Property data isn’t as bountiful as data about financial assets
With publicly listed shares, information is publicly available and relatively transparent. You can get a sense of share valuations (capital growth) and dividends (income).
With property, you might be able to get a feel for property valuations as reflected by periodic sales. But you’re not going to get any sense of income (rents) and expenses (not just rates and insurance, but mortgage interest, maintenance, and renovations).
I can narrow things down by simply looking at property prices. But it’s missing an enormous part of the puzzle.
And even by relying on property prices, it’s hard to exclude related party transactions such as property being settled into family trusts or sold between family members which doesn’t strictly reflect the “market value” of property as agreed by two arms-length parties.
Stepping back, it’s also worth noting that the housing market isn’t quite as “rational” as the market for publicly listed shares. Robert Shiller, who won the Nobel prize in economics and is also the co-creator of the S&P/Case-Shiller US National Home Price Index which I talk about below, explains why the housing market isn’t “rational” in this New York Times article. (It’s important to note that when Shiller uses the term “rational” he uses it in a specific way – to refer to a market situation where “price” and “value” are exactly the same. To say the housing market isn’t rational isn’t to say that other markets such as share markets are rational; but as he explains in the article, there are characteristics of the property market that make it more likely for “price” and “value” to diverge than, say, large share markets.)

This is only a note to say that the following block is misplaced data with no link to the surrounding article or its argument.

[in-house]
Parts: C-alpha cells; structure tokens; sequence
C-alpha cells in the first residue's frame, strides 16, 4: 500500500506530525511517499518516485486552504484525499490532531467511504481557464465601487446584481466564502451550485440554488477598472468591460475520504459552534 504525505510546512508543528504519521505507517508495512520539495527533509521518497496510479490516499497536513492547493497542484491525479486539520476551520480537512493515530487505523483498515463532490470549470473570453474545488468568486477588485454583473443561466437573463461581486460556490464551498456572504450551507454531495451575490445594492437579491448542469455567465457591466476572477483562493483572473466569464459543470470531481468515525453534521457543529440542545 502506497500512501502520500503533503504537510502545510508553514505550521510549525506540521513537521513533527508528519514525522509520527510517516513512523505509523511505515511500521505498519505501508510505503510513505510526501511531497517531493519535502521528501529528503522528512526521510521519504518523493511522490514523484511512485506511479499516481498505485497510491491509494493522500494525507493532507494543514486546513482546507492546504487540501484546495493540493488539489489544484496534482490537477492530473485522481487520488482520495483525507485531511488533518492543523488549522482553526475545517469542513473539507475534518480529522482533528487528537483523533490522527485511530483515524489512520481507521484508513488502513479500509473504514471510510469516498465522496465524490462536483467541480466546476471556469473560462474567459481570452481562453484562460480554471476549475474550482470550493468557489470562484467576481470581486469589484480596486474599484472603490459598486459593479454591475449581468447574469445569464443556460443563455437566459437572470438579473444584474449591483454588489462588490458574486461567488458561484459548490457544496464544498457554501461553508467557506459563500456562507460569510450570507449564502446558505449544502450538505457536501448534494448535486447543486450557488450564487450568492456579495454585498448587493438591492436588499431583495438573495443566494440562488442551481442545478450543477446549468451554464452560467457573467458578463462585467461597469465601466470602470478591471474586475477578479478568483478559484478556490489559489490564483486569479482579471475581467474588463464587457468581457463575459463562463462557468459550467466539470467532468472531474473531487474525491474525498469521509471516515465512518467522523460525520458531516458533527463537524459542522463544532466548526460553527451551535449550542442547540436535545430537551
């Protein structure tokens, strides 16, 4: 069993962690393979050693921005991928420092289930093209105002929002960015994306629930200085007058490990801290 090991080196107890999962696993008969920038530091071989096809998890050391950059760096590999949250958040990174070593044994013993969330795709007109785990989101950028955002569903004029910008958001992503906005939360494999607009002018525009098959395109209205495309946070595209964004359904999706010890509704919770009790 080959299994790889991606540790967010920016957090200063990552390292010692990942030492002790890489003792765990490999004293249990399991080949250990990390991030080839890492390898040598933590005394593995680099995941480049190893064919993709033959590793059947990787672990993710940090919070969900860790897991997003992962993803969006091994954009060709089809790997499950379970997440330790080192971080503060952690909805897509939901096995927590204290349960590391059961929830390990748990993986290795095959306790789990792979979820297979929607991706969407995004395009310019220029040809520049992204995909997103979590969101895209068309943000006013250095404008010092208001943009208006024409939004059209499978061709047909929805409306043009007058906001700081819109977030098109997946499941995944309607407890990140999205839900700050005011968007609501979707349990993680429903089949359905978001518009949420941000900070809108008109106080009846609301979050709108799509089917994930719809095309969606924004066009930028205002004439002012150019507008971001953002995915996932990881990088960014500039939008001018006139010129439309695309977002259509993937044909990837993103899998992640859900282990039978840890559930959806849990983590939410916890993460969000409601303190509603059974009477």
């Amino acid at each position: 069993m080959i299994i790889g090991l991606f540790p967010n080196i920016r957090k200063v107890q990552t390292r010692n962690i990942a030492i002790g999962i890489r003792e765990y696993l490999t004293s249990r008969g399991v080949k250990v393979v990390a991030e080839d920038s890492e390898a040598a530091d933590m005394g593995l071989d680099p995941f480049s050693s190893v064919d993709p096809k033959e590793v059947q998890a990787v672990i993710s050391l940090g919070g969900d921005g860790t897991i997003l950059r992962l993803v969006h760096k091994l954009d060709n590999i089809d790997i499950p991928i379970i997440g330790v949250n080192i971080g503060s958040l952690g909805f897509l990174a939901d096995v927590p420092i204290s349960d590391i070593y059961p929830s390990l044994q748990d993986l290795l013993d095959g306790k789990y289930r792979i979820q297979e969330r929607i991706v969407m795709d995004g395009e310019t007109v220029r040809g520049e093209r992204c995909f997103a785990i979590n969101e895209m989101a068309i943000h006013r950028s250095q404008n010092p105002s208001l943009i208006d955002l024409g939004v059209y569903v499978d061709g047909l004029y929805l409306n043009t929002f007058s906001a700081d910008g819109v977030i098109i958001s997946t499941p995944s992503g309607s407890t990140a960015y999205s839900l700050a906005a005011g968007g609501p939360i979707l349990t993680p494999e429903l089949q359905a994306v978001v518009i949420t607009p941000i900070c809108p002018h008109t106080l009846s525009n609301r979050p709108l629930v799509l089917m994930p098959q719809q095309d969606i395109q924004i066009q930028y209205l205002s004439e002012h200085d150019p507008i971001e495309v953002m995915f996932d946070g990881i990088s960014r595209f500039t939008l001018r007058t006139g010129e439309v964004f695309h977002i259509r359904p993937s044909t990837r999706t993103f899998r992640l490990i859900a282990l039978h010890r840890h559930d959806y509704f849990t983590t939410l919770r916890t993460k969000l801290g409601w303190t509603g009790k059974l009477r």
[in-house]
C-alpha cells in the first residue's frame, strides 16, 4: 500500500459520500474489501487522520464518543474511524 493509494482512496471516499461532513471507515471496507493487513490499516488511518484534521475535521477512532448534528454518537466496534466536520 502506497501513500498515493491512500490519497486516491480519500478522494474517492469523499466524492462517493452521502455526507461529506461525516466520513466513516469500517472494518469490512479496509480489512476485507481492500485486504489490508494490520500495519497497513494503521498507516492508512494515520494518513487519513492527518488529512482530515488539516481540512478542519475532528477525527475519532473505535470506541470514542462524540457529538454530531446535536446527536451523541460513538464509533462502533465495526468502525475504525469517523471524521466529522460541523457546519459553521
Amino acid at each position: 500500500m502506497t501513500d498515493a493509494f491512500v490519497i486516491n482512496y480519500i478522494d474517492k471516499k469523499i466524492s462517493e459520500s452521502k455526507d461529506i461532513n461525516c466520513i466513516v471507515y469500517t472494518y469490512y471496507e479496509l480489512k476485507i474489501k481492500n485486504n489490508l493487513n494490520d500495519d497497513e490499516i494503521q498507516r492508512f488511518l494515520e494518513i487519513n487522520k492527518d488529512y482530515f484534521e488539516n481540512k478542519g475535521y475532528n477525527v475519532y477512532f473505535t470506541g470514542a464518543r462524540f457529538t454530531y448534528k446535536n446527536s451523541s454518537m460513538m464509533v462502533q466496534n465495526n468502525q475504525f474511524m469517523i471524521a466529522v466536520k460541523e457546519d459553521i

NZ property data only goes back a few decades
Even putting those comments to the side, it doesn’t seem like there’s a lot of data that goes back further than around 1990. In my view this isn’t a long enough period to draw long-term historical conclusions.
REINZ maintains a House Price Index. The October edition of its report is here. The “headline” chart is here: